Dolores's interest in fashion history dates from her teenage years when vintage apparel was widely available in thrift stores.
The dashiki is a loose, pullover tunic associated with African culture and the US counter-culture of the 1960s. Usually made of cotton or a cotton blend, the dashiki features a deep V-neck, often decorated with a printed design or embroidery.
The traditional West African dashiki has short sleeves. Three-quarter-length sleeve versions often repeat the neckline decorations at the sleeve ends. Many dashikis feature two square patch pockets at the lower front of the garment.
The dashiki can be worn for both formal and informal occasions. Special events call for better fabric and classier decoration and can include wearing a robe over the shirt and pants for an elegant look.
Though often worn by men, dashiki styles have been embraced by women and appear in ankle or mid-calf length dresses, making for lovely hostess and beach wear. The dashiki style is graceful and modest and offers both comfort and allure. They are loose and cool enough to be worn in hot weather with shorts or with a turtle neck in the winter.
The word "dashiki" comes from the Yoruba word "danshiki," meaning a work shirt, usually short-sleeved and worn by men in West Africa.
In the Hausa language, a "dan ciki" refers to an under-tunic. Tunics that are similar in design to the modern version were found in burial mounds in Mali and dated back to the 12th–13th century.
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Dashiki in America in the 1960s
After the passage of the Civil Rights Act in the United States in 1964, new fashions based on traditional African clothing gained popularity as people embraced their heritage. New Yorkers picked up on clothing worn by visiting African diplomats, and a new interest in African culture inspired young people of all races. The dashiki became an icon of the Black Pride movement and was seen worn by political activists, entertainers, artists, and students.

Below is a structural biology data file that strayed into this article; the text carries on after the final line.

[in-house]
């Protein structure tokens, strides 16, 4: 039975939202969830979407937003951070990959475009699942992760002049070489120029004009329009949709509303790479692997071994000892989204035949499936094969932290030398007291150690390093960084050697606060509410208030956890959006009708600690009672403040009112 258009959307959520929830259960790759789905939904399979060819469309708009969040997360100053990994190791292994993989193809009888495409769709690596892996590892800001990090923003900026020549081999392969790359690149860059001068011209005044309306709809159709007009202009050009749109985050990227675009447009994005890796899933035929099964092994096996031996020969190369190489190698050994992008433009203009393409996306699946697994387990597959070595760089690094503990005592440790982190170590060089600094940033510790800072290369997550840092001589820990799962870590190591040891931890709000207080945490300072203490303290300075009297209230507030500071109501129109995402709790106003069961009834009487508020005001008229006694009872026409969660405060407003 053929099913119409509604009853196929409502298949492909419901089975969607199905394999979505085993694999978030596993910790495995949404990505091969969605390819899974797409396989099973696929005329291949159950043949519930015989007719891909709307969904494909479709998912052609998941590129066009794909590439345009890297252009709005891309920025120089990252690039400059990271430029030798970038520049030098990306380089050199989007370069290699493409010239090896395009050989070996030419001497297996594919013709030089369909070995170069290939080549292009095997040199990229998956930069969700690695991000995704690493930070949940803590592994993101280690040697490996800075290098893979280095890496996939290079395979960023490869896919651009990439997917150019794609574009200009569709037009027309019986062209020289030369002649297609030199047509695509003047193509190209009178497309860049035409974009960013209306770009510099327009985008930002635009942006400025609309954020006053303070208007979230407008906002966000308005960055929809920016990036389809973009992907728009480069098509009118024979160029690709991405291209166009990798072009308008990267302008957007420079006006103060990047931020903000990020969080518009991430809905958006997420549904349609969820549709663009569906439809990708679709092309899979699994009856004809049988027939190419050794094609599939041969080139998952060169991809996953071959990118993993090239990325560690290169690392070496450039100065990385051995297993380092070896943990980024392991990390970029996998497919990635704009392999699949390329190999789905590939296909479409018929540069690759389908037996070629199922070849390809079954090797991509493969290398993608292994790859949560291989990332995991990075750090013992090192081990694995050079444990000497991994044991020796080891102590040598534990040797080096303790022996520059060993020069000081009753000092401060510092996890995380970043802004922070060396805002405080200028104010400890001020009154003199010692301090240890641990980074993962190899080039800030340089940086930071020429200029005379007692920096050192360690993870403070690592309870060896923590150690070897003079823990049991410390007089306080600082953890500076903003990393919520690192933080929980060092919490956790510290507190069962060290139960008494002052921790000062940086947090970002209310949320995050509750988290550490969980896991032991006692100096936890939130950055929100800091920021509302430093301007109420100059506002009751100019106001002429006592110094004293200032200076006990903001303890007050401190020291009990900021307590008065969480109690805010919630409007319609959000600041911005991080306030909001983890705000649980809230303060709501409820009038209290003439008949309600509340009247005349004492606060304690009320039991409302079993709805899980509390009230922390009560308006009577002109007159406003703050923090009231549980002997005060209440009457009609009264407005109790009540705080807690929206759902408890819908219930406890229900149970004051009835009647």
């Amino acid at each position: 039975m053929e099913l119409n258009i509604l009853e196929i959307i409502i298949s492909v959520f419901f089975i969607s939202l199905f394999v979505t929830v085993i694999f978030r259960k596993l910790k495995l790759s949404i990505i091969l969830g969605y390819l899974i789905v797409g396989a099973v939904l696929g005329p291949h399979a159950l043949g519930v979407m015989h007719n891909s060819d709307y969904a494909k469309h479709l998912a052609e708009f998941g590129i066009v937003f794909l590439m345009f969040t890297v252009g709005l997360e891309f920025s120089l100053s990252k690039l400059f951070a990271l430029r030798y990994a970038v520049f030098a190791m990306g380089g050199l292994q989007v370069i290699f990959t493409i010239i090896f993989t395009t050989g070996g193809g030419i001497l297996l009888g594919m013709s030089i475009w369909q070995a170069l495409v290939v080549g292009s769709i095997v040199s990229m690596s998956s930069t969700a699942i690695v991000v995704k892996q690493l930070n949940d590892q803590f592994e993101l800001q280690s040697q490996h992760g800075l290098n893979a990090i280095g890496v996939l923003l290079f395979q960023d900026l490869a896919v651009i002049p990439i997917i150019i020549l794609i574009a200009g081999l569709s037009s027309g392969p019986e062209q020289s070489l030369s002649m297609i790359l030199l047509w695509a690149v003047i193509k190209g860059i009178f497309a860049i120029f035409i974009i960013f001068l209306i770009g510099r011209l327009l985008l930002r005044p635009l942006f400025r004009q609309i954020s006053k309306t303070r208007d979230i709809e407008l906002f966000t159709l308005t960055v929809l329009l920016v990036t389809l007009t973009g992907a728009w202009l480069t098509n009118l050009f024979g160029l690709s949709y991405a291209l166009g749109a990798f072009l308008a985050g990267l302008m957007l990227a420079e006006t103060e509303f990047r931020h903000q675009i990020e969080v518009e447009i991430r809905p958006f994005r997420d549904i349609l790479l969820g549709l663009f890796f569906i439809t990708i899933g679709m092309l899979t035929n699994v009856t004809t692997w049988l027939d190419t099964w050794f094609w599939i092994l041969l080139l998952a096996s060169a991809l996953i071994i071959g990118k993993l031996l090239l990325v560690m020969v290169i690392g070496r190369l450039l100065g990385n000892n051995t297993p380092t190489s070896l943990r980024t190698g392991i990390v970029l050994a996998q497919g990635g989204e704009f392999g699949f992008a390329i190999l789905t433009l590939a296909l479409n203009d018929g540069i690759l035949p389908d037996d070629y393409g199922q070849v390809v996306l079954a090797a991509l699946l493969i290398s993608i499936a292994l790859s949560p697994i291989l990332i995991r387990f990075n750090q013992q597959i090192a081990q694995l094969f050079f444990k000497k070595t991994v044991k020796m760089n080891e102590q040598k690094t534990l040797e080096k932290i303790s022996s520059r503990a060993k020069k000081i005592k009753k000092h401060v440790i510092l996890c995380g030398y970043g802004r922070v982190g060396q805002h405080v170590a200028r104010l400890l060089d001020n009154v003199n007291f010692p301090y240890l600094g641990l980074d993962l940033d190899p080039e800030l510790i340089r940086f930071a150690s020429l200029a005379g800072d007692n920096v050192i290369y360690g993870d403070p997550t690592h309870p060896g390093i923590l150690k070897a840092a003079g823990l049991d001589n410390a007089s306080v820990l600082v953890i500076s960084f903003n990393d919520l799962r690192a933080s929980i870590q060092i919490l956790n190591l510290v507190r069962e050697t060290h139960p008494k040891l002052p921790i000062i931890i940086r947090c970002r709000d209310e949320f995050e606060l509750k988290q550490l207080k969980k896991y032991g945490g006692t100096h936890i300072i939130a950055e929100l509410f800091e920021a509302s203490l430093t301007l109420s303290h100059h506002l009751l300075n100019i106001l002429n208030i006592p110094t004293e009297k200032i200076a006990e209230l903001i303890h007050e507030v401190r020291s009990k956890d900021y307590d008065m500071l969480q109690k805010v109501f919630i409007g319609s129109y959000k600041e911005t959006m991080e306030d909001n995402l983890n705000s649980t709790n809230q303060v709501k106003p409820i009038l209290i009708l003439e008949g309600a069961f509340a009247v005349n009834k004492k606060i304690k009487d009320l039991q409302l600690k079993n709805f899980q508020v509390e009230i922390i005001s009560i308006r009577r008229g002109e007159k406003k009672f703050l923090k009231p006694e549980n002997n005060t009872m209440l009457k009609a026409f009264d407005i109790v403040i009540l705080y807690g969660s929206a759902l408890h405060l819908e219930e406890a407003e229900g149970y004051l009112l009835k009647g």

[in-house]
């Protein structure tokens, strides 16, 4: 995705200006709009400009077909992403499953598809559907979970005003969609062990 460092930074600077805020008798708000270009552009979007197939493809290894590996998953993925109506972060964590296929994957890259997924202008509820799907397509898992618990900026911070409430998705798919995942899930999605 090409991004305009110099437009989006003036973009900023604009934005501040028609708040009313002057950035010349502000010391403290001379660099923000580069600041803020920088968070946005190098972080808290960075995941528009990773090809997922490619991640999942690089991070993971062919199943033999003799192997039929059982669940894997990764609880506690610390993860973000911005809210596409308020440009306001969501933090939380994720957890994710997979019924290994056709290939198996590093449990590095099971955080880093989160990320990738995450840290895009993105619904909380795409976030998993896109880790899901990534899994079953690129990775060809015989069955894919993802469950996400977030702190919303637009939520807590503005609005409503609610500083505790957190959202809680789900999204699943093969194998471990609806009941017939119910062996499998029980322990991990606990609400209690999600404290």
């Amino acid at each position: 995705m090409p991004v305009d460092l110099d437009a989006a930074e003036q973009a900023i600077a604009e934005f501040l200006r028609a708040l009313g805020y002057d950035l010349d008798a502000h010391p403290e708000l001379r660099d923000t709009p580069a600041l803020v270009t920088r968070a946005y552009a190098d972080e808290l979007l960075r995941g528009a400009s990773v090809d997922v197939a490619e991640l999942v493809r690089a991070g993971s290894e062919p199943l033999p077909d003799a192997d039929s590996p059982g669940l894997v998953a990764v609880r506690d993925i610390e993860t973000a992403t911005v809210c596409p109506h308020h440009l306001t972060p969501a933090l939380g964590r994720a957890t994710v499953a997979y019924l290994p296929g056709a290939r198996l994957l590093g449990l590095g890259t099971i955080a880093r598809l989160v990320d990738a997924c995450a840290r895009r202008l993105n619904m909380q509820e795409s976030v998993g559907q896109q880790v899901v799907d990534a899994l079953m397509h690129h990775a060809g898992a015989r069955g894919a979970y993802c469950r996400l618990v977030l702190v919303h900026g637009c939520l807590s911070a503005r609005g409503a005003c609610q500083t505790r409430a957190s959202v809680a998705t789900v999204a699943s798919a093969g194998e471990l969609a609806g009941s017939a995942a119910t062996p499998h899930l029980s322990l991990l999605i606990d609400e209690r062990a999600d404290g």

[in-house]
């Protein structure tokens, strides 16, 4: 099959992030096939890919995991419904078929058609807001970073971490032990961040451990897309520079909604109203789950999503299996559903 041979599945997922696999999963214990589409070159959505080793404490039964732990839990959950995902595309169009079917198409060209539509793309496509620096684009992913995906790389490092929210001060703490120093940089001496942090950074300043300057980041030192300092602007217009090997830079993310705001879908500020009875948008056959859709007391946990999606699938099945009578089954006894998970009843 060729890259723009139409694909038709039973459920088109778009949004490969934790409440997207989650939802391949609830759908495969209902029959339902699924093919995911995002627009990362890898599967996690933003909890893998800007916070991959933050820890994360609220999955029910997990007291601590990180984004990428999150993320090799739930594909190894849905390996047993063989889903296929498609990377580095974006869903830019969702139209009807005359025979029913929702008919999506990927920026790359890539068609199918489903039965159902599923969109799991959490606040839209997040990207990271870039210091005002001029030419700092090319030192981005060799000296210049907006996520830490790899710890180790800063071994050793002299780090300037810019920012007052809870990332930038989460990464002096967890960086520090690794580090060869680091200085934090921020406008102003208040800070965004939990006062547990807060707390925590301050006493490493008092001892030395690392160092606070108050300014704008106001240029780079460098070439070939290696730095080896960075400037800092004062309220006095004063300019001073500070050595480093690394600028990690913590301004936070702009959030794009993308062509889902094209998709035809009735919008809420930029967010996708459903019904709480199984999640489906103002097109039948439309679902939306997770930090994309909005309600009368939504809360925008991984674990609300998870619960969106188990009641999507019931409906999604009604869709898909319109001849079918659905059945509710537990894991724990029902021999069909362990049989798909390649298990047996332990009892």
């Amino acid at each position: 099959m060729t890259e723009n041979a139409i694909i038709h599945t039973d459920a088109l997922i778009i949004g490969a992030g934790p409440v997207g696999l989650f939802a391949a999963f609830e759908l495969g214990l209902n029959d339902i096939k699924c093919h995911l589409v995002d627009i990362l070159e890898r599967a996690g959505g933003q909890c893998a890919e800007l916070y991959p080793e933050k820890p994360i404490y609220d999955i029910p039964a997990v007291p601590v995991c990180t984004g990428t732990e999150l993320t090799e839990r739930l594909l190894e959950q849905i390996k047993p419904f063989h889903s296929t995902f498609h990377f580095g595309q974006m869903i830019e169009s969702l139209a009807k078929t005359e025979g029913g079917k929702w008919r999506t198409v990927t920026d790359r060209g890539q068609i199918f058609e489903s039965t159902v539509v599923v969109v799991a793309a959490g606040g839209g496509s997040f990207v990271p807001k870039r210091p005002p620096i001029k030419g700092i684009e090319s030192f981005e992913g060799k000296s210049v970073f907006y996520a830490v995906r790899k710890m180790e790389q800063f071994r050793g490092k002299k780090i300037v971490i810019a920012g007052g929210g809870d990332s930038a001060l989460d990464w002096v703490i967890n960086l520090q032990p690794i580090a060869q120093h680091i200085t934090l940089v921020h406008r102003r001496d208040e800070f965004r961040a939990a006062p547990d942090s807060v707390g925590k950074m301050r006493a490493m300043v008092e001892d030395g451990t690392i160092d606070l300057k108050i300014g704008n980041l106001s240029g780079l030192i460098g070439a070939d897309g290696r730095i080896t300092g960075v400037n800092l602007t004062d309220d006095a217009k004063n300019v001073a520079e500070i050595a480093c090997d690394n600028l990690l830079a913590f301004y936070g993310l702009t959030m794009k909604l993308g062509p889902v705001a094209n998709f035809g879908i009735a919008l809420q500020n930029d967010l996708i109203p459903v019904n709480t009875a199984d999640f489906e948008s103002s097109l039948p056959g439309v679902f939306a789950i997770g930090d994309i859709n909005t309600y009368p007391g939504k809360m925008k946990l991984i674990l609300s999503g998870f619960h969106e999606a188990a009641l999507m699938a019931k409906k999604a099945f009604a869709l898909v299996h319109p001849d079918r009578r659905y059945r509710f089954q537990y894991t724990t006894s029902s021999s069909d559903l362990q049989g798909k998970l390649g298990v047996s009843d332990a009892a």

White college students and members of the hippie counterculture, fond of incorporating ethnic clothing styles in their dress, soon took to the dashiki. People liked the bright colors and comfort, a relief from the formal, tailored styles of the early 1960s.
Cheap dashikis imported from India, Bangladesh, and Thailand soon appeared in boutiques that offered the new ethnic, hippie style of fashion.
Kanga prints became a popular design motif. The Kanga is a colorful garment worn by women, but also refers to a type of printed cloth that is bordered on all sides with a pattern and a repeat of the pattern in the center of the fabric.
The Dashiki Today
Today's American dashiki is similar to a kaftan, djellaba, boubou, or an abaya. Worn by those who enjoy true comfort, the dashiki's cool, thin fabric makes for great summer wear. The loose cut allows for ease of movement and air flow in hot weather.
Dashikis can also be found made of heavier fabrics or worn on top of another shirt for warmth during cooler months.
The casual comfort of a dashiki makes it an excellent choice for beach wear, casual settings, and around the home. A dashiki looks great at any age, for men or women, and for all body types.
Stevie Wonder (see the video below) still makes appearances wearing a dashiki.